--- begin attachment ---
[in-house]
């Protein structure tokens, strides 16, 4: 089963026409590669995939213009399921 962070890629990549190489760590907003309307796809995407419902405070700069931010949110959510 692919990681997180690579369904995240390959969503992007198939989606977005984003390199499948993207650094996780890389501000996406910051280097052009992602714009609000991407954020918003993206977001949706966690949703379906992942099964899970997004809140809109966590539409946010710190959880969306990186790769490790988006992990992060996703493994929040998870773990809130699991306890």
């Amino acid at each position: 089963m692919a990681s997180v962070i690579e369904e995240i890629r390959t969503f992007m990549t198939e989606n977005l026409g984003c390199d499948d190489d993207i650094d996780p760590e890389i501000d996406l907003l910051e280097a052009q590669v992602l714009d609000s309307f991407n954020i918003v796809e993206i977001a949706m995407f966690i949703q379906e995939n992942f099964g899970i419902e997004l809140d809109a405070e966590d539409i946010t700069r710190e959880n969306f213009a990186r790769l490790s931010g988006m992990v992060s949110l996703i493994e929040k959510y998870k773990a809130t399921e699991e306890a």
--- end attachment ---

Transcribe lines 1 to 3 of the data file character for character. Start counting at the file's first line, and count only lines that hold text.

[in-house]
């Protein structure tokens, strides 16, 4: 089963026409590669995939213009399921 962070890629990549190489760590907003309307796809995407419902405070700069931010949110959510 692919990681997180690579369904995240390959969503992007198939989606977005984003390199499948993207650094996780890389501000996406910051280097052009992602714009609000991407954020918003993206977001949706966690949703379906992942099964899970997004809140809109966590539409946010710190959880969306990186790769490790988006992990992060996703493994929040998870773990809130699991306890």
């Amino acid at each position: 089963m692919a990681s997180v962070i690579e369904e995240i890629r390959t969503f992007m990549t198939e989606n977005l026409g984003c390199d499948d190489d993207i650094d996780p760590e890389i501000d996406l907003l910051e280097a052009q590669v992602l714009d609000s309307f991407n954020i918003v796809e993206i977001a949706m995407f966690i949703q379906e995939n992942f099964g899970i419902e997004l809140d809109a405070e966590d539409i946010t700069r710190e959880n969306f213009a990186r790769l490790s931010g988006m992990v992060s949110l996703i493994e929040k959510y998870k773990a809130t399921e699991e306890a």